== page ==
A group of people are hoping for someone to help them out with their problem 'We are currently constructing a Museum. We are searching for a steam traction donation for us to restore. We have the willing people who also have the know-how.' Write Jean Pitts, Curator, 200 E. Zarragoza Street, Pensacola, Florida 32501. The letterhead had Historical Pensacola Preservation Board-Museum Bureau.
Then from a long time member of I.M.A. Family, FRANK J. BURRIS (Retired IBM Minuteman Engineer), 35640 F, Yucaipa, California 92399, comes this info:
'Anent the good comments re 'The Baker Fan' in the Jan-Feb. 1975 (Goodness sakes! Can 1975 be upon us already?) by Mr. Claude P. Albert, there is no other misconcept about this item which appears afloat at various of the engine gatherings. This factor is concerned in any measurement of power output of any device, and is called optimization. In the Prony brake, the engine output is calculated as a product of speed of rotation of the brake and a torque measurement at that - particular speed, adding friction and windage losses which do not appear in these figures. It therefore makes no difference at what speed the drum may be turning during test, as a corresponding torque is indicated simultaneously for that speed. That is, large or small engine band wheels are of o consequence.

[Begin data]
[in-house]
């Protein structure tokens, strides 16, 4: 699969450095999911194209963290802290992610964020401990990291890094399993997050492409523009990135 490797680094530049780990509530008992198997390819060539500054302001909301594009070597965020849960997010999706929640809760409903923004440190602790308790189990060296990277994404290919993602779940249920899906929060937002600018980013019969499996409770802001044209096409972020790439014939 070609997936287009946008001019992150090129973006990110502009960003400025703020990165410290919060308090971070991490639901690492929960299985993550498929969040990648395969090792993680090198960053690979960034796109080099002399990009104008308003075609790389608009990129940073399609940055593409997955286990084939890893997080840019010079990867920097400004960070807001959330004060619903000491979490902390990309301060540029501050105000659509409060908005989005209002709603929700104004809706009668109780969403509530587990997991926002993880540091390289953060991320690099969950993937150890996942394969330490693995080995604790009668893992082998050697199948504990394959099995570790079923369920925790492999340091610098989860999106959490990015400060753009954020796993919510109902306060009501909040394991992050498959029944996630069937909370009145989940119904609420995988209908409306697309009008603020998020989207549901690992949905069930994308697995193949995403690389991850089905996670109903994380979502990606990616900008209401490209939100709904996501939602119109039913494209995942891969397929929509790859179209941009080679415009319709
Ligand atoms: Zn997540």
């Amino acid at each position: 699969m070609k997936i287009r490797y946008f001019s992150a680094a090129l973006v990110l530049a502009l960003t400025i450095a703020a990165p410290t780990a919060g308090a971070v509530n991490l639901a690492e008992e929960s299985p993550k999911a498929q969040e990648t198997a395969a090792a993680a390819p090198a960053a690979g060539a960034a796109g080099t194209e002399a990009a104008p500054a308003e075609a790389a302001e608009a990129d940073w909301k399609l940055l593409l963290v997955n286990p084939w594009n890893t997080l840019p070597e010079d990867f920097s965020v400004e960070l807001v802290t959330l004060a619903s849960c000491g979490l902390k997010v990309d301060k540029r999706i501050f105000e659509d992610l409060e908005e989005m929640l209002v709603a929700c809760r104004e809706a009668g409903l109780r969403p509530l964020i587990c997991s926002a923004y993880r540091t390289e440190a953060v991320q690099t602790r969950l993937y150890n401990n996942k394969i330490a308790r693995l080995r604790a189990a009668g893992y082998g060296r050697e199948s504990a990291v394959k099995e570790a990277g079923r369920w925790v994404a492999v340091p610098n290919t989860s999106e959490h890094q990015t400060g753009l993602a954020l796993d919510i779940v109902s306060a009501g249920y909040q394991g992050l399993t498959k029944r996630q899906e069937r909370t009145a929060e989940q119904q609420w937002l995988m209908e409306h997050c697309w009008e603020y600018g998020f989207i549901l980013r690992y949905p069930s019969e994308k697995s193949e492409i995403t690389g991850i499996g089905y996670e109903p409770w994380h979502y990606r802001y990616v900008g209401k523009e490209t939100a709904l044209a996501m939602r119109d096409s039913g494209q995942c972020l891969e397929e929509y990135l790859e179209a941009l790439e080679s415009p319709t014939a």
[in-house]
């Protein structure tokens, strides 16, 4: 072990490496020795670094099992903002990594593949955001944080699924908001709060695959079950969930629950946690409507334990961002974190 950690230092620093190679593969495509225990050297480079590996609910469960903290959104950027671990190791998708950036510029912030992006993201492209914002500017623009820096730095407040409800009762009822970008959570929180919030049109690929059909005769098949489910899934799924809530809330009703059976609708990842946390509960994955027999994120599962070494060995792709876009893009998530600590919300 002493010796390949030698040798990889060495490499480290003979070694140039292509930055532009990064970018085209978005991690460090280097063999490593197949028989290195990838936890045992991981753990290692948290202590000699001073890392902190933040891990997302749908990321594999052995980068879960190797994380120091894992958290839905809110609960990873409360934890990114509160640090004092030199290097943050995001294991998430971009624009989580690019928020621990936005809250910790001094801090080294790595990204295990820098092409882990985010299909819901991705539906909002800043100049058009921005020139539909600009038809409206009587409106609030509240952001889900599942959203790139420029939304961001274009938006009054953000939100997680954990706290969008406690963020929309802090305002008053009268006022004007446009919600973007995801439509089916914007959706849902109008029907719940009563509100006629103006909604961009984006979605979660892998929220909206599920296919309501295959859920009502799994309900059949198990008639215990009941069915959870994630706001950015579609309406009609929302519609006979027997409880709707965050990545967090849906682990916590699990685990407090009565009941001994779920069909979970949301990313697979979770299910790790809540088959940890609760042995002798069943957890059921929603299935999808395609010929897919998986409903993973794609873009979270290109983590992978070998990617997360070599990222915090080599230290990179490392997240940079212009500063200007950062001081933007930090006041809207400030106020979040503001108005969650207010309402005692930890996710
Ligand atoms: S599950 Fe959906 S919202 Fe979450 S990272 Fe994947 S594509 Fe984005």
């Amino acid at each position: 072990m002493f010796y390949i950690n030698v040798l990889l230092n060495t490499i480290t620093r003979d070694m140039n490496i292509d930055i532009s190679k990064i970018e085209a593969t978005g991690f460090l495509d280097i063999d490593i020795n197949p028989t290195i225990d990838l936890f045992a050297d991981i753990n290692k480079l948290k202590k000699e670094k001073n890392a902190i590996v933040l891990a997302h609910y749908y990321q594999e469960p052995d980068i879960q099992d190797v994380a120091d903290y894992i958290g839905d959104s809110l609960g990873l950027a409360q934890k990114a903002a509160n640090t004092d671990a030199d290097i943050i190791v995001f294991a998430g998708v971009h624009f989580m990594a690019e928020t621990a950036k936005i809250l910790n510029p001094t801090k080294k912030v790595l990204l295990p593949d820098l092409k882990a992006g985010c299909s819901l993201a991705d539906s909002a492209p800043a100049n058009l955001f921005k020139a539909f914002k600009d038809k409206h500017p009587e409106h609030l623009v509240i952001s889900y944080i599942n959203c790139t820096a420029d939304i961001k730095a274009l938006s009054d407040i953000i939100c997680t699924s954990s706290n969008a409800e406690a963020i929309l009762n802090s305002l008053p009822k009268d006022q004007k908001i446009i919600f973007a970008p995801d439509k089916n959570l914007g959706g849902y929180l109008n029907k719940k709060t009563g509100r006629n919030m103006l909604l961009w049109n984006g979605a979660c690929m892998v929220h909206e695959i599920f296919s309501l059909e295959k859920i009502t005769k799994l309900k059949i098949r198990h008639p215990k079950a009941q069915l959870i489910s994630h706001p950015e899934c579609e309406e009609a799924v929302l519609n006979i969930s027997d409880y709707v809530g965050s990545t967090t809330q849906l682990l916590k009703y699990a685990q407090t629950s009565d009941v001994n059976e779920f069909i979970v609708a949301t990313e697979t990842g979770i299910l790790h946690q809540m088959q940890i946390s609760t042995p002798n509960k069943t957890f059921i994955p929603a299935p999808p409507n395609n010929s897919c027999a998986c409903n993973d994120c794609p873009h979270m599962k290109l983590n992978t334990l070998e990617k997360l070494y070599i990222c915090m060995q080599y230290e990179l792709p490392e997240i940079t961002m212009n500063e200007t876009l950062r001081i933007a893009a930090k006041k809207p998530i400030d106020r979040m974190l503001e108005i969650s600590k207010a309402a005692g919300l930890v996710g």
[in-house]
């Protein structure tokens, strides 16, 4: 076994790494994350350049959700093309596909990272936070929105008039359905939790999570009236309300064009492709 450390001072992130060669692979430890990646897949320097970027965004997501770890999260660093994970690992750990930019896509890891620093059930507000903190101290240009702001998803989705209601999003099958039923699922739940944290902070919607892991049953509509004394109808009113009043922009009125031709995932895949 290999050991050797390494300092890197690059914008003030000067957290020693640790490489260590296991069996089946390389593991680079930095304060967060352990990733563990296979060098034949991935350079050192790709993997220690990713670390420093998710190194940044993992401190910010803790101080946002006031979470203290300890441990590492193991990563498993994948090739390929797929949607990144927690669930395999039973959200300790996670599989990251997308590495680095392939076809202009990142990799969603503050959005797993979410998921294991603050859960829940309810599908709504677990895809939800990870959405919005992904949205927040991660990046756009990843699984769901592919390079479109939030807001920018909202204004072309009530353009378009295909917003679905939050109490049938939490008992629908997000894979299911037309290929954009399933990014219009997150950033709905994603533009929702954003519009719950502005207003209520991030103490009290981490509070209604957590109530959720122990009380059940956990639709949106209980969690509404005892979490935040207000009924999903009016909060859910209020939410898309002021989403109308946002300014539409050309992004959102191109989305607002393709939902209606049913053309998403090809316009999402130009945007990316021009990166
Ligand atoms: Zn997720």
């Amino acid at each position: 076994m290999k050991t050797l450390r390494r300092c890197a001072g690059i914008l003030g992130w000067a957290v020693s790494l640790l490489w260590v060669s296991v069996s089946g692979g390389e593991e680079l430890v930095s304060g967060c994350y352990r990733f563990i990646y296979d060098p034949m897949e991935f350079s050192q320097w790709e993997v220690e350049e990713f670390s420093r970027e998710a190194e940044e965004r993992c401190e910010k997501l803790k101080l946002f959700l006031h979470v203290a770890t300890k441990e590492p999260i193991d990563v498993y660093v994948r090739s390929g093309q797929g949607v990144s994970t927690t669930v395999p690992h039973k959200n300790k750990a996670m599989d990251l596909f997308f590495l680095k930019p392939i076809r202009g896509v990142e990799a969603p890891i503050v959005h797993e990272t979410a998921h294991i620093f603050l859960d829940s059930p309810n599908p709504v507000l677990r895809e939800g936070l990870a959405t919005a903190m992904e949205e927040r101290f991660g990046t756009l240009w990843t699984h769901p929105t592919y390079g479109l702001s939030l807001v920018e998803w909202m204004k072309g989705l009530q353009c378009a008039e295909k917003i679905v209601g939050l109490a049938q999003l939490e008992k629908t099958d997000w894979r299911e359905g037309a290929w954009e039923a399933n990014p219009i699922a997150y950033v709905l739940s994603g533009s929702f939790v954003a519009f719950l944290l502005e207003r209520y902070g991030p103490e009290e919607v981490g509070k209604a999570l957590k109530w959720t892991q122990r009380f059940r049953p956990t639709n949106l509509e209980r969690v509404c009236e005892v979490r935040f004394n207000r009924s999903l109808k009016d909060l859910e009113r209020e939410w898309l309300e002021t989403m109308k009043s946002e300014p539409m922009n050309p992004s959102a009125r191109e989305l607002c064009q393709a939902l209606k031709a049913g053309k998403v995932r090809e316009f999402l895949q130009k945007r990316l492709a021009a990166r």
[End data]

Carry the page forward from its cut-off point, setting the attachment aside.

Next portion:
However, in the case of the simple loading of the Baker fan, where no drafting is under control, the increasing speed of the fan meets an even greater increasing of torque or drag (as Mr. Albert has pointed out to be roughly to be a cube power of the speed). Consequently, it becomes unfair to compare the power output of two engines having differing diameters of band wheels. Actually, any particular engine might spin the fan faster if its band wheel diameter were reduced; or, conversely, if a larger pulley should be placed upon the fan shaft. Under this hypothesis, a smaller engine might conceivably spin the fan faster than a more powerful engine. In other words, there is no provision for optomizing the pulley ratios between the engine and fan. To allow of an alternate compensation would require a throttling vent on the enclosed fan housing constructed for this purpose. Then the air density, humidity, and volume delivered, at generated output pressures, could be utilized to determine the actual power involved. To allow of this method of power determination would properly involve use of a computer programmed for this particular purpose, which s a bit about the capabilities of all of us old-time-show hounds.